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Subprime Consumer Credit Demand: Evidence from a Lender's Pricing Experiment

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  • Sule Alan
  • Gyongyi Loranth

Abstract

Using a unique panel data set from a U.K. credit card company, we analyze the interest rate sensitivity of subprime credit card borrowers. In addition to all individual transactions and loan terms, we have access to details of a randomized interest rate experiment conducted by the lender on existing (inframarginal) loans. For the whole sample, we estimate a statistically significant £3.4 reduction in monthly credit demand in response to a five percentage point increase in interest rates. This aggregate response is small, but it masks very interesting heterogeneity in the sample. We find that only low-risk borrowers who fully utilize their credit cards lower their credit demand significantly when faced with an increase in interest rates. We also document that a five percentage point increase in interest rates generates significant additional revenue for the lender without inducing delinquency over a short horizon. The Author 2013. Published by Oxford University Press on behalf of The Society for Financial Studies. All rights reserved. For Permissions, please e-mail: journals.permissions@oup.com., Oxford University Press.

Suggested Citation

  • Sule Alan & Gyongyi Loranth, 2013. "Subprime Consumer Credit Demand: Evidence from a Lender's Pricing Experiment," Review of Financial Studies, Society for Financial Studies, vol. 26(9), pages 2353-2374.
  • Handle: RePEc:oup:rfinst:v:26:y:2013:i:9:p:2353-2374
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    References listed on IDEAS

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    1. William Adams & Liran Einav & Jonathan Levin, 2009. "Liquidity Constraints and Imperfect Information in Subprime Lending," American Economic Review, American Economic Association, vol. 99(1), pages 49-84, March.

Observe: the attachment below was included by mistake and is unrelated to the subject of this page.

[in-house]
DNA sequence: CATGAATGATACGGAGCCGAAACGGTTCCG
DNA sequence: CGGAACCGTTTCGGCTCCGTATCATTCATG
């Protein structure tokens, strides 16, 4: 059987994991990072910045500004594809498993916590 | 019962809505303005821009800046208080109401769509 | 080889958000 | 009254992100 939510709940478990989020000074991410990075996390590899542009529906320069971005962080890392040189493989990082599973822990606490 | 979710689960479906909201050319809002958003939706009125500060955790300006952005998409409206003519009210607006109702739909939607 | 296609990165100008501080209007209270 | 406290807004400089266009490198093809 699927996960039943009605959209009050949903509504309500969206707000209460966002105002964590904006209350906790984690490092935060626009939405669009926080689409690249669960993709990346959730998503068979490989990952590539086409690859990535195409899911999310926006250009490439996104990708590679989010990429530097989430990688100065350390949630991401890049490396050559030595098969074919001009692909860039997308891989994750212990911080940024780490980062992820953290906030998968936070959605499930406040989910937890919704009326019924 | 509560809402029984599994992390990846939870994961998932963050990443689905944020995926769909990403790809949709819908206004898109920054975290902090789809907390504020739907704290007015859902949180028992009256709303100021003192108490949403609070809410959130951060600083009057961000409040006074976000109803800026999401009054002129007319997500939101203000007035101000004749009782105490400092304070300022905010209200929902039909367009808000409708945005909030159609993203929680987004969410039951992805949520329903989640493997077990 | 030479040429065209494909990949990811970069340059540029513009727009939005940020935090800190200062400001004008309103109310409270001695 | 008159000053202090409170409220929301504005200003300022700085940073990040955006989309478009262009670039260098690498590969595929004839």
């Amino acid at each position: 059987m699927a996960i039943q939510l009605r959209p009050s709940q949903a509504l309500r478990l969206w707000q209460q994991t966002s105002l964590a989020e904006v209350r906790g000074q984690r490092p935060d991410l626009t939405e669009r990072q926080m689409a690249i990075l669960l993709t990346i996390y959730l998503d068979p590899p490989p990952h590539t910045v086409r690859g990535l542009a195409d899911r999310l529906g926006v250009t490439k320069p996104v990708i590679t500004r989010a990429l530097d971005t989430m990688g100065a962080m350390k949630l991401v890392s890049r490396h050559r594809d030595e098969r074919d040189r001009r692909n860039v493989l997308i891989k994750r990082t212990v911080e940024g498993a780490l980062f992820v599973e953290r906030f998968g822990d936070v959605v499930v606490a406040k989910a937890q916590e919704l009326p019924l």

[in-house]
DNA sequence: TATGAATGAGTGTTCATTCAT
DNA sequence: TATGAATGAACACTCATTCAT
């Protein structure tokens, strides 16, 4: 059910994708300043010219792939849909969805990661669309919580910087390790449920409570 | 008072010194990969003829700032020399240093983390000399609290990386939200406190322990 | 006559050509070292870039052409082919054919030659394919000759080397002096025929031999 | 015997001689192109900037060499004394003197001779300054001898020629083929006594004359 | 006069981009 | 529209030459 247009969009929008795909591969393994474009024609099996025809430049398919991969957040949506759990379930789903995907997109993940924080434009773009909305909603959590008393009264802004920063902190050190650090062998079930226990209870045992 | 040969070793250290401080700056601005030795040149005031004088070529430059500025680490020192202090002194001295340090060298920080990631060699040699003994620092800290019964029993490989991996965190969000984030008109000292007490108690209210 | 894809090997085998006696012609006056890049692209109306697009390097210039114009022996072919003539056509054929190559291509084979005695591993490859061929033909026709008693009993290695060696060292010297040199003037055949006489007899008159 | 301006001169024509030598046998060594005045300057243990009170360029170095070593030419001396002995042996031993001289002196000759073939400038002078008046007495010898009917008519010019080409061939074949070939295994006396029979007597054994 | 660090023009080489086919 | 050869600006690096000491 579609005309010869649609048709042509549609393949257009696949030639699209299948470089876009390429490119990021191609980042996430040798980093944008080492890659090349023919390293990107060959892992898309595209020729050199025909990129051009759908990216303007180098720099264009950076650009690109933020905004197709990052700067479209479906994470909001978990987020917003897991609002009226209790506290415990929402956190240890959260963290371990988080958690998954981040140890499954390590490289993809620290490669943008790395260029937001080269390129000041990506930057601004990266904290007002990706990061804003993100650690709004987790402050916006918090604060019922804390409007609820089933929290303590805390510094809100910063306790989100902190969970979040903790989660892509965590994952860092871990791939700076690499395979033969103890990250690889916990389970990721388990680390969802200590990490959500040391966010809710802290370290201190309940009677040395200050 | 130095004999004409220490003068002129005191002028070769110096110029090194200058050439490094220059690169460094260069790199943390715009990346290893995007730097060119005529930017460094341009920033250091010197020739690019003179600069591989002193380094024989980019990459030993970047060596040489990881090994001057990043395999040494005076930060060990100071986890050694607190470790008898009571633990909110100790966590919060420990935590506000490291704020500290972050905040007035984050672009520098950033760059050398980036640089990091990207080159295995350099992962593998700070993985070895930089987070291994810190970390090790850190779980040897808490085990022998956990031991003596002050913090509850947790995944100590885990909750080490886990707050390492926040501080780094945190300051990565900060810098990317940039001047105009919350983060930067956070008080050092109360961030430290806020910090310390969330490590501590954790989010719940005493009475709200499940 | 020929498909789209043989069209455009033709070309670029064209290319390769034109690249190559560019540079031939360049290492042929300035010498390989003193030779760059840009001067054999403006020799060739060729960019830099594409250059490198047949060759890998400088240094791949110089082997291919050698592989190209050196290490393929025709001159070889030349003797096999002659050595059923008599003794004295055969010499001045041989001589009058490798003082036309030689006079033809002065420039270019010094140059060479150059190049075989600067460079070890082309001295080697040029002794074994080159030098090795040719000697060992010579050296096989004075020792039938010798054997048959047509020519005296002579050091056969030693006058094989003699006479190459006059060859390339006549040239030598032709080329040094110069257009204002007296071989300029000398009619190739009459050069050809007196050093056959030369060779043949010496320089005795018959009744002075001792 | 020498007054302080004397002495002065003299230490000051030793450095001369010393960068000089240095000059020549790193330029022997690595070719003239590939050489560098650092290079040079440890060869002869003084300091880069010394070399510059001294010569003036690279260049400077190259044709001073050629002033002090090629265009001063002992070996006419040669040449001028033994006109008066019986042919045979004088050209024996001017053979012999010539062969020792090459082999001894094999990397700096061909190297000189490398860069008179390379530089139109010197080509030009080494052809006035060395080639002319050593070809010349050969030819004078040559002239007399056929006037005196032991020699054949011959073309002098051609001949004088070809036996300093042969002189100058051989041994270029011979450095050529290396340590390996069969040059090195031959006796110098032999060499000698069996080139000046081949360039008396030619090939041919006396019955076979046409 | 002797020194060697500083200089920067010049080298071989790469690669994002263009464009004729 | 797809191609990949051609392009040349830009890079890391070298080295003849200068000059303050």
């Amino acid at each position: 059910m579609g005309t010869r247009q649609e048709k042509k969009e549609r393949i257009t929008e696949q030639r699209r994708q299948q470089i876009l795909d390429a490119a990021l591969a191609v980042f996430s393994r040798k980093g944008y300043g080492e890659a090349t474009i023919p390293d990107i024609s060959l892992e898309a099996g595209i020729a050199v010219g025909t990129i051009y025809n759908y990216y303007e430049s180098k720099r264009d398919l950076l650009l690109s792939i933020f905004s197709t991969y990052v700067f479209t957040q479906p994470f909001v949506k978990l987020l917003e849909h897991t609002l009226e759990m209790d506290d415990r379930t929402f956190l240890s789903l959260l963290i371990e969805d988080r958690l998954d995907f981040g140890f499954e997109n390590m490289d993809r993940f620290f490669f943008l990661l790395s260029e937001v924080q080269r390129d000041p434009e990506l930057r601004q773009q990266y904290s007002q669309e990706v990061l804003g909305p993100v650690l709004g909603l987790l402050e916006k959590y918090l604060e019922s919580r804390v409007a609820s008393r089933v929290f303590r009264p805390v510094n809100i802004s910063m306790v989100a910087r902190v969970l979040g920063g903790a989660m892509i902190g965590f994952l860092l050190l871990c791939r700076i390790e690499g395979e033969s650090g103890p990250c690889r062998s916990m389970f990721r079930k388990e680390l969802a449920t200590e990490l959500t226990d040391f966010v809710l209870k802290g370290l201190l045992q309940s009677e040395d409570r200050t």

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    5. Christopher A. Pissarides, 1978. "Liquidity Considerations in the Theory of Consumption," The Quarterly Journal of Economics, Oxford University Press, vol. 92(2), pages 279-296.
    6. Dehejia, Rajeev & Montgomery, Heather & Morduch, Jonathan, 2012. "Do interest rates matter? Credit demand in the Dhaka slums," Journal of Development Economics, Elsevier, vol. 97(2), pages 437-449.
    7. Rob Alessie & Stefan Hochguertel & Guglielmo Weber, 2005. "Consumer Credit: Evidence From Italian Micro Data," Journal of the European Economic Association, MIT Press, vol. 3(1), pages 144-178, March.
    8. Sule Alan, 2006. "Entry Costs and Stock Market Participation over the Life Cycle," Review of Economic Dynamics, Elsevier for the Society for Economic Dynamics, vol. 9(4), pages 588-611, October.
    9. Dean S. Karlan & Jonathan Zinman, 2008. "Credit Elasticities in Less-Developed Economies: Implications for Microfinance," American Economic Review, American Economic Association, vol. 98(3), pages 1040-1068, June.